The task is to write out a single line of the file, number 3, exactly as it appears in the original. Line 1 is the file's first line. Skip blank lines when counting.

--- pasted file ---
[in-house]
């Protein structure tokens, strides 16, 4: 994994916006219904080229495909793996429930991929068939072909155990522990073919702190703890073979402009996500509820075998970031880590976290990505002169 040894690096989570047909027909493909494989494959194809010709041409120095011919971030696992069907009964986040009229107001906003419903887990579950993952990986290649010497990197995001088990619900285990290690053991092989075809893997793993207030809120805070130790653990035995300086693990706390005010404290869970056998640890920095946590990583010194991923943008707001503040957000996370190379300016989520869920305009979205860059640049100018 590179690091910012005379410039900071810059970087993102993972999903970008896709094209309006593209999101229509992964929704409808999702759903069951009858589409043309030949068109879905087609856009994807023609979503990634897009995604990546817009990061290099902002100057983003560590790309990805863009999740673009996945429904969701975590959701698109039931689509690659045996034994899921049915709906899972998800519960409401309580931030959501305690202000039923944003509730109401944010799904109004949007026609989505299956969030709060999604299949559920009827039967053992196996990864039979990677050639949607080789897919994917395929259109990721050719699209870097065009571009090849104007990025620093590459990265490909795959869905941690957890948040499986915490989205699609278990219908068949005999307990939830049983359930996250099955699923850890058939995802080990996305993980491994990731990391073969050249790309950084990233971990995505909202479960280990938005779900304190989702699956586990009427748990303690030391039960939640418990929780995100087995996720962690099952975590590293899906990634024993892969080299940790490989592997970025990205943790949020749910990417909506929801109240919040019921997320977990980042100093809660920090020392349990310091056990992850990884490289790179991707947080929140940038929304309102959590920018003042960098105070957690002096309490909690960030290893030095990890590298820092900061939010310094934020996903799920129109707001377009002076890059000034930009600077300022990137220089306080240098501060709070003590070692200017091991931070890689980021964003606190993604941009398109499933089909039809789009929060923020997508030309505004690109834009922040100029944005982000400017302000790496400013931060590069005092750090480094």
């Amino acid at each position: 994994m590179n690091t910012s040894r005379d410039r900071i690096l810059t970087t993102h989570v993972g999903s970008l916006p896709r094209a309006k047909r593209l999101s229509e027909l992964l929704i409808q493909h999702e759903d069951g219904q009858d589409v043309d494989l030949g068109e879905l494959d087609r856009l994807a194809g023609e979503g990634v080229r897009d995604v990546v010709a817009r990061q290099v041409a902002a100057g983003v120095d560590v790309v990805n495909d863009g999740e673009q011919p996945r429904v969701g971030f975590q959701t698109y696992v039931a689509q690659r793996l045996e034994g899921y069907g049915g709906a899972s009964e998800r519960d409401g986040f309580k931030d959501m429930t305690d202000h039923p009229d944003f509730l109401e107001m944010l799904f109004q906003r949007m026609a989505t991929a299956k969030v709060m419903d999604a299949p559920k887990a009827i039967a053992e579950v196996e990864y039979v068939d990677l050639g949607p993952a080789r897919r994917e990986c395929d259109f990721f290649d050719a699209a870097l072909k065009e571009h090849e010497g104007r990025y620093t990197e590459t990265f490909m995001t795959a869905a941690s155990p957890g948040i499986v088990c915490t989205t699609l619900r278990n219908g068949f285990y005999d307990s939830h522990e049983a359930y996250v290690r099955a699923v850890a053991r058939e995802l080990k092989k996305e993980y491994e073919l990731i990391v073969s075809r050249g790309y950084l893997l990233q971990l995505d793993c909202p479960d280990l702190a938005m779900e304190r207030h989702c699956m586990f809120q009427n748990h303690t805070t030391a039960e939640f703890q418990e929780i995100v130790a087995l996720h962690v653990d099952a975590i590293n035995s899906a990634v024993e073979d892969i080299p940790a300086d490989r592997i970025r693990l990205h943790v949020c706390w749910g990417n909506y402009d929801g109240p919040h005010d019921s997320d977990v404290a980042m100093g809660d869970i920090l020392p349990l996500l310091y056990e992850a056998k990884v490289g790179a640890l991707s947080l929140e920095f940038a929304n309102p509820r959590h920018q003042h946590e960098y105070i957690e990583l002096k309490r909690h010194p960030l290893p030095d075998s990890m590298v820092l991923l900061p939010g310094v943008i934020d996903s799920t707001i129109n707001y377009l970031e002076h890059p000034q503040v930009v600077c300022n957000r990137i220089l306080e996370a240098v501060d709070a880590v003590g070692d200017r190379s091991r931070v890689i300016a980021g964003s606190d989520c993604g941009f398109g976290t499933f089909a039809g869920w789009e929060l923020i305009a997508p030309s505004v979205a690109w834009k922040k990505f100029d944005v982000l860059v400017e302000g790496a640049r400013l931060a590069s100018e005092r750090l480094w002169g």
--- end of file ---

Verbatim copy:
């Amino acid at each position: 994994m590179n690091t910012s040894r005379d410039r900071i690096l810059t970087t993102h989570v993972g999903s970008l916006p896709r094209a309006k047909r593209l999101s229509e027909l992964l929704i409808q493909h999702e759903d069951g219904q009858d589409v043309d494989l030949g068109e879905l494959d087609r856009l994807a194809g023609e979503g990634v080229r897009d995604v990546v010709a817009r990061q290099v041409a902002a100057g983003v120095d560590v790309v990805n495909d863009g999740e673009q011919p996945r429904v969701g971030f975590q959701t698109y696992v039931a689509q690659r793996l045996e034994g899921y069907g049915g709906a899972s009964e998800r519960d409401g986040f309580k931030d959501m429930t305690d202000h039923p009229d944003f509730l109401e107001m944010l799904f109004q906003r949007m026609a989505t991929a299956k969030v709060m419903d999604a299949p559920k887990a009827i039967a053992e579950v196996e990864y039979v068939d990677l050639g949607p993952a080789r897919r994917e990986c395929d259109f990721f290649d050719a699209a870097l072909k065009e571009h090849e010497g104007r990025y620093t990197e590459t990265f490909m995001t795959a869905a941690s155990p957890g948040i499986v088990c915490t989205t699609l619900r278990n219908g068949f285990y005999d307990s939830h522990e049983a359930y996250v290690r099955a699923v850890a053991r058939e995802l080990k092989k996305e993980y491994e073919l990731i990391v073969s075809r050249g790309y950084l893997l990233q971990l995505d793993c909202p479960d280990l702190a938005m779900e304190r207030h989702c699956m586990f809120q009427n748990h303690t805070t030391a039960e939640f703890q418990e929780i995100v130790a087995l996720h962690v653990d099952a975590i590293n035995s899906a990634v024993e073979d892969i080299p940790a300086d490989r592997i970025r693990l990205h943790v949020c706390w749910g990417n909506y402009d929801g109240p919040h005010d019921s997320d977990v404290a980042m100093g809660d869970i920090l020392p349990l996500l310091y056990e992850a056998k990884v490289g790179a640890l991707s947080l929140e920095f940038a929304n309102p509820r959590h920018q003042h946590e960098y105070i957690e990583l002096k309490r909690h010194p960030l290893p030095d075998s990890m590298v820092l991923l900061p939010g310094v943008i934020d996903s799920t707001i129109n707001y377009l970031e002076h890059p000034q503040v930009v600077c300022n957000r990137i220089l306080e996370a240098v501060d709070a880590v003590g070692d200017r190379s091991r931070v890689i300016a980021g964003s606190d989520c993604g941009f398109g976290t499933f089909a039809g869920w789009e929060l923020i305009a997508p030309s505004v979205a690109w834009k922040k990505f100029d944005v982000l860059v400017e302000g790496a640049r400013l931060a590069s100018e005092r750090l480094w002169g």